Back before the days of OSHA, on a 32-foot extension ladder far, far away, a young man took his first steps up the ladder for a short career as a house painter.
I was in-between jobs, to the point of being desperate for gas money. Not Mad Max desperate, but pretty close. A friend told me of a friend who had his own little painting business and that he was looking for some temporary help during the summertime.The extent of my painting experience at the moment was from my days working at the….nah, I’d never really painted anything before in my life, except for some refrigerator-quality artwork during my single digit years.
There was no pre-employment paperwork to be filled-out or training films to be watched. Just show up, do the work, and there’d be cash paid under the table.
The first day’s job site was an old, three-story house on the Main Street of little New Market, Virginia. The first task at hand was scraping, re-caulking, priming, and painting the window panes on the brick-faced front of the building.
“You’ve done this before, right?”
“Oh yea, no problem”
And up the ladder I went.
It’s exhausting, scraping off old window caulk while your knees are shaking and your mind’s concentration isn’t totally focused on the caulk-at-hand, but rather the hard, unforgiving concrete sidewalk some thirty-feet below. But I was young, somewhat fearless, and determined to impress my new boss (powered by my male ego). As the confidence grew, there were moments when my mind would wander far from my thirty-foot perch, thinking of girls and parties, and everyday unimportant things, only to be snapped back to a panicky reality of fear the moment that the ladder suddenly slid a few inches along the splintery wood after a shift in body weight. During those moments, it’s extremely difficult to focus on the little ant-sized pedestrians walking below you on the sidewalk when your entire gastrointestinal tract is puckered-up from its exit hole to your scalp.
Week two of the job brought good news and bad news. The good news was that there was no ground-level painting to be done because the side of the house had been enclosed with a silly vinyl (never to be painted) siding. The bad news was that the building’s second and third wooden stories could only be reached by accessing the metal rooftops.
Standing on a slanted rooftop and painting a wall from the height of your head down to the soles of your feet is pretty easy. To reach the 8 to10-foot portion of the wall above your head is a different story.
Old metal rooves have a crimped, raised channel that runs vertically from top to bottom. The old school, pre-OSHA method of steadying a ladder on a second story rooftop to reach that 10-foot high section under the eaves is as follows…
Securely attach two 10-inch vise-grips to the roof’s metal channels at least eight-feet apart. Lay a ten-foot section of a two-by-four wooden board above the two pliers. Rest the feet of your ladder above the two-by-four. Ease the top of your ladder towards the house wall. Test the security of your simple scaffolding by hopping up and down on the bottom rung of your ladder a few times. If the vice-grips don’t slip, climb up the ladder and begin to paint.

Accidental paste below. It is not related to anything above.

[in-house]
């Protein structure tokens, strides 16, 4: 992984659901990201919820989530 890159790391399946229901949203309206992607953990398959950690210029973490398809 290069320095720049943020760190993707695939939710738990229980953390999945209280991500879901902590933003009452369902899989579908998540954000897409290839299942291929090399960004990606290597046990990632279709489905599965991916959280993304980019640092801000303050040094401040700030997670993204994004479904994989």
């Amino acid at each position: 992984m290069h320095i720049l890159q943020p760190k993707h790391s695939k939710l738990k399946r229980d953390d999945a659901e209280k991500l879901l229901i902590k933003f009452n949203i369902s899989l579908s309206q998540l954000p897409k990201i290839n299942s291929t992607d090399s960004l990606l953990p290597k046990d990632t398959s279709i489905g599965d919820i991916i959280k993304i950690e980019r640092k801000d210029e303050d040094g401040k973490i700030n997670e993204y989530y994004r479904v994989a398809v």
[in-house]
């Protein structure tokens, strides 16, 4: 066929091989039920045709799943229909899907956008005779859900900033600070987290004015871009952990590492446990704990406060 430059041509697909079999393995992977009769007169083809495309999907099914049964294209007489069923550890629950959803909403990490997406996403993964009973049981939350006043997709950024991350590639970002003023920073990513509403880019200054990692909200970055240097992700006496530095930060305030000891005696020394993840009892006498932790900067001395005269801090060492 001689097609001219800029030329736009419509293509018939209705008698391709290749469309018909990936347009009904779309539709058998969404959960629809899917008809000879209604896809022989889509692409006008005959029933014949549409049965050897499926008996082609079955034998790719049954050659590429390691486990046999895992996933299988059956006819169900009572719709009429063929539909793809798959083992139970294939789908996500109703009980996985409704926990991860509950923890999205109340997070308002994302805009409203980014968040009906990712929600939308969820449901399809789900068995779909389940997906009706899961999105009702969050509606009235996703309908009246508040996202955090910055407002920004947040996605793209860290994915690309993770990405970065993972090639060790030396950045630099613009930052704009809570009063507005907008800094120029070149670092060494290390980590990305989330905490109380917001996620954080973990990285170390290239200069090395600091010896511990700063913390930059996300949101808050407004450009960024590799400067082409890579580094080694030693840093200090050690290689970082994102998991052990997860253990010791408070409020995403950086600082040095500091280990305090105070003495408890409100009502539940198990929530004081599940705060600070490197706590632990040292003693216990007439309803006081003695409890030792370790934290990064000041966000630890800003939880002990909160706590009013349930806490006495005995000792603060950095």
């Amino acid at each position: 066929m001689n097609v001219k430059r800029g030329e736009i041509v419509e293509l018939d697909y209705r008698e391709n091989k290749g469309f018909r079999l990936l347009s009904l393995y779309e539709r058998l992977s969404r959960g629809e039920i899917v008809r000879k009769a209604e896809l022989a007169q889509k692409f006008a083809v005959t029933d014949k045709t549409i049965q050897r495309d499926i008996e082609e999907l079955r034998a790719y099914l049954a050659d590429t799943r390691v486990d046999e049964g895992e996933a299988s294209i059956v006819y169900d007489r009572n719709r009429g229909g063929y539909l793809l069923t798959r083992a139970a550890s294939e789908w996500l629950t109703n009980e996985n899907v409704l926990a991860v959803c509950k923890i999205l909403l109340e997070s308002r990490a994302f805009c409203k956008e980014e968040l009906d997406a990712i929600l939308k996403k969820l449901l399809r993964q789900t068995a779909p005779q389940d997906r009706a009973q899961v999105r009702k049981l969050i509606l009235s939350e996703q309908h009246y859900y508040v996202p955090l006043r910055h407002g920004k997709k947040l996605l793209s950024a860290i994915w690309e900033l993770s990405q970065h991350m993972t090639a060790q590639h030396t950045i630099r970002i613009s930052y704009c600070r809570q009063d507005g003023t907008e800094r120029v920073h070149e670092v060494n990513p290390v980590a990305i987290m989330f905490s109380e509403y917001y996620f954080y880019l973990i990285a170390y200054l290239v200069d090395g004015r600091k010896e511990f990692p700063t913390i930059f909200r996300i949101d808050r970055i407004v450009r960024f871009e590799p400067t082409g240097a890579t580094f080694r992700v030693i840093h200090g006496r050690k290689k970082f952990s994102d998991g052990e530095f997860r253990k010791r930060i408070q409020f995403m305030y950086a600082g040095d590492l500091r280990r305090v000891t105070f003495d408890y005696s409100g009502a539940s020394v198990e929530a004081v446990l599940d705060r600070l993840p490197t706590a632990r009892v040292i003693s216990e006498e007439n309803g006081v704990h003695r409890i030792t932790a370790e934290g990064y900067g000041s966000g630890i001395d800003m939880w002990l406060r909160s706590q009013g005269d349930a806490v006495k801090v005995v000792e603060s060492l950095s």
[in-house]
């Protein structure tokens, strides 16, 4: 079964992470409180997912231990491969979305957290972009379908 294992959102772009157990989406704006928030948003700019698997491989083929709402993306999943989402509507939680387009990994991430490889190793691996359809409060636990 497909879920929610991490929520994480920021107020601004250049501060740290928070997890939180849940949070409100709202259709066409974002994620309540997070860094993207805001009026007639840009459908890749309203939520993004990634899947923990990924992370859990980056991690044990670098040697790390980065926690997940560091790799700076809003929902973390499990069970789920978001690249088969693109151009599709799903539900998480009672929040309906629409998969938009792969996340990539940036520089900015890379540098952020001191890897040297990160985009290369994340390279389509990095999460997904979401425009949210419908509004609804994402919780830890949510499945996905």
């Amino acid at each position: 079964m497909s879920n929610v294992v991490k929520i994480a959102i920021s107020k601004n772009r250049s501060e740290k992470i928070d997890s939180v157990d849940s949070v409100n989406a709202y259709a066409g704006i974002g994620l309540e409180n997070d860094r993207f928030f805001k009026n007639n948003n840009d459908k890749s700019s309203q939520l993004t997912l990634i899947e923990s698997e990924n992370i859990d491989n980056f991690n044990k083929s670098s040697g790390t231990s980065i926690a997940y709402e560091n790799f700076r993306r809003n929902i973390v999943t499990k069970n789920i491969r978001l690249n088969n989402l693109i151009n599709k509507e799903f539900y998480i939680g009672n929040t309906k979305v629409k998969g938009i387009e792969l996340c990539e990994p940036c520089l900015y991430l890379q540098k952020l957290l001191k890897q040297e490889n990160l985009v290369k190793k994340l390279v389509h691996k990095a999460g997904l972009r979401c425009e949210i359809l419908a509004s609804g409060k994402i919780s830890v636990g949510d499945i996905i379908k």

Hey kids, it’s that safe and simple!
So, the bossman’s painting the left side of the second story wall, which made sense seeing as how he was naturally left-handed. Being right-handed, I had painted myself right up the ladder to the overhanging eave section above the right side of the wall. Always the perfectionist, I struggled and stretched to paint-cover each and every nook and cranny, even the sides of a section with a missing board below the eave. Then, from that hole left by the missing board came an Alfred Hitchcock covey of pigeons, the wind from their wings being the only thing that kept my ladder from leaving the wall.
“Son of a …!!!”
“What’s up?” asks my oblivious partner.
Then he asked the big question of the day.
“Hey, you’re taller than me. Think that you could reach this last little spot out here on the very end?”
Doing what was probably the scariest thing in my life, next to singing a solo in church and later getting married in one, I climbed up that ladder, reached out with my right hand clutching onto a board under the eave, and started slapping around with a wet paint brush with my left hand. The bank clock across the street read 2:38, the cars and pedestrians seemingly came to a halt. With one last little dab of paint applied to that dry spot some thirty-five-feet above the sidewalk below, my task was accomplished and down the ladder I went. Not that my legs remember it.
Painters are funny people. Not totally crazy like roofers or school teachers. After the climb down the ladder that day, bossman was already digging into his Playmate cooler.
“Hey, you wanna beer?”
“Uh, no thanks” I calmly said as I’m thinking to myself “What are you nuts?! Is that supposed to somehow deaden the pain as I fall to a gruesome death while crushing that flower box out front of the building?!!!”
But the painting life was very relaxed compared to my (air-quote) normal restaurant life. Lots of sit-down breaks and a sit-down lunch. No one complained about a forty-minute wait for a table or an undercooked steak when you’re two or three stories above the ground. In fact, no one spoke to you at all at the top of a ladder.
But there was one curious rule in the world of a sole proprietor painting business. If ever, within an imaginary six-foot circle on a rooftop, a single drop of rain did fall, the bossman would always say…
“Well, it looks like it’s going to rain. We better call it a day”
Then we’d meet up at the local social lodge and have a beer or three, wondering what the weather might look like tomorrow.